Surprise hike in the Cash Reserve Requirement

What are the open market operation (OMO) bills of the Central Bank of Nigeria (CBN) for? And who are they for? We received some new answers last week. The OMO market is much larger than a liquidity management system might require, and serves as a means for foreign investors to enjoy Naira interest rates. Last week we saw foreign interest in OMO bills pick up, an early indication of foreign inflows and support for the Naira. On the other hand, the CBN further squeezed domestic banks’ participation in the OMO market by raising its formal Cash Reserve Requirement from 22.5% to 27.5% of customer deposits. See page 2 for details.


There are signs of confidence in the FX market. Last week subscription levels for long-dated OMO bills stood at 103.0% above the total offer, an indication that foreign institutional investors are still bullish on the Naira-denominated securities. The last three auctions have attracted bids of N1.36 trillion (US$3.8bn) compared with N1.29 trillion for the whole of December 2019. We also observed that month-on-month, the rate of depletion of CBN reserves is on the decline. In the parallel market, the Naira firmed by N1.0 against the dollar week-on-week to close at N361/US$. Our view is that stability in the FX market will persist for the coming nine months at least.

Bonds & T-bills

The secondary market yield for a Federal Government of Nigeria (FGN) Naira bond with 10 years to maturity fell by 43bps to 10.96%, and at 3 years fell by 139bps to 8.39% last week. The annualised yield on 272-day T-bill, the longest duration available in the secondary market, remained unchanged at 4.46%, while an OMO bill with similar tenure closed at 13.77%, 11bps down week on week.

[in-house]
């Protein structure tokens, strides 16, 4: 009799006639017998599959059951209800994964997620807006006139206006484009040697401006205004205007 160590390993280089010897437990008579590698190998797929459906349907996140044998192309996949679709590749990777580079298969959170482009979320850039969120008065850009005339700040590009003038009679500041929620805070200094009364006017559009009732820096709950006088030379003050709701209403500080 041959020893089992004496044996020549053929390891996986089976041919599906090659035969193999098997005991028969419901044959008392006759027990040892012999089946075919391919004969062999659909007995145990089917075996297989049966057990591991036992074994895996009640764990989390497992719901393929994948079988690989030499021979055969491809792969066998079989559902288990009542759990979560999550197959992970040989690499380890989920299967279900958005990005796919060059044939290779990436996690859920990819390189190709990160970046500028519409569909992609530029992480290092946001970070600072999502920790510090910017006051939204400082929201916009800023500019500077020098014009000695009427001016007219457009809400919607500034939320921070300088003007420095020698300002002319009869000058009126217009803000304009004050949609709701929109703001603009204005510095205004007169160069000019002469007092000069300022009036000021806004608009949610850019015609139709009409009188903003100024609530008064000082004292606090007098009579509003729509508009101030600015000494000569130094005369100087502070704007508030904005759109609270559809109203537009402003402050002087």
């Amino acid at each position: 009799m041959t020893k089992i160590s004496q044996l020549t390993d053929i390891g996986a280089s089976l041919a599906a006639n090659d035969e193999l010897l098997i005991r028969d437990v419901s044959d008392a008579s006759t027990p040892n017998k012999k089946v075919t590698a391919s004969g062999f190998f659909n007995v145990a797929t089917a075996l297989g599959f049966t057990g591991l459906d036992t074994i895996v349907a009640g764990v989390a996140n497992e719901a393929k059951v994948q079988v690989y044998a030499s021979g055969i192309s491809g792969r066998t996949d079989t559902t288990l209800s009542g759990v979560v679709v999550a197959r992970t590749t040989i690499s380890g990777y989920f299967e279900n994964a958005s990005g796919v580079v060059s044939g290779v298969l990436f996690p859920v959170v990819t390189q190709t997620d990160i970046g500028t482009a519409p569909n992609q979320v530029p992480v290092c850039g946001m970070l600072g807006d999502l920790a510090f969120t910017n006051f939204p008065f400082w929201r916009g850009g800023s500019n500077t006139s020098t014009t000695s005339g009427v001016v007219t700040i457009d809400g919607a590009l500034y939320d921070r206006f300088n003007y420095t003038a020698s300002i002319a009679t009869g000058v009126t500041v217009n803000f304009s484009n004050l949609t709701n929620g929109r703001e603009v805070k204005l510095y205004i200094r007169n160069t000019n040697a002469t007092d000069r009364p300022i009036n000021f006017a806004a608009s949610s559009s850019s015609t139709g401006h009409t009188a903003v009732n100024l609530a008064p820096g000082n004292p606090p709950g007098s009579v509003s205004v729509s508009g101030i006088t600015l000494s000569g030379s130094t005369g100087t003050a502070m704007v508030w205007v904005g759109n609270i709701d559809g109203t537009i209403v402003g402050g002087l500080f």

The price of Brent fell by 6.41% last week to US$60.69/bbl. The average price, year-to-date, is US$65.04/bbl, 1.32% higher than the average of US$64.20/bbl in 2019, but 9.28% lower than the average of US$71.69/bbl in 2018. Oil fell to its lowest level in 12 weeks as the coronavirus outbreak continues to affect sentiment. In our view, we may see a further decline in oil prices, as the spread of the virus is yet to be contained thereby restricting the movement of people within China and putting economic pressure on the worlds’ largest consumer of crude oil.


The Nigerian Stock Exchange (NSE) All-Share Index rose by 0.03% last week, the year-to-date return is 10.38%. Last week Honeywell Flour Mills (+14.56%), Lafarge Africa (+10.76%) and Cadbury Nigeria (+8.50%) closed positive while Nestle Nigeria (-6.12%), Unilever Nigeria (-5.14%) and Dangote Sugar (-5.12%) fell.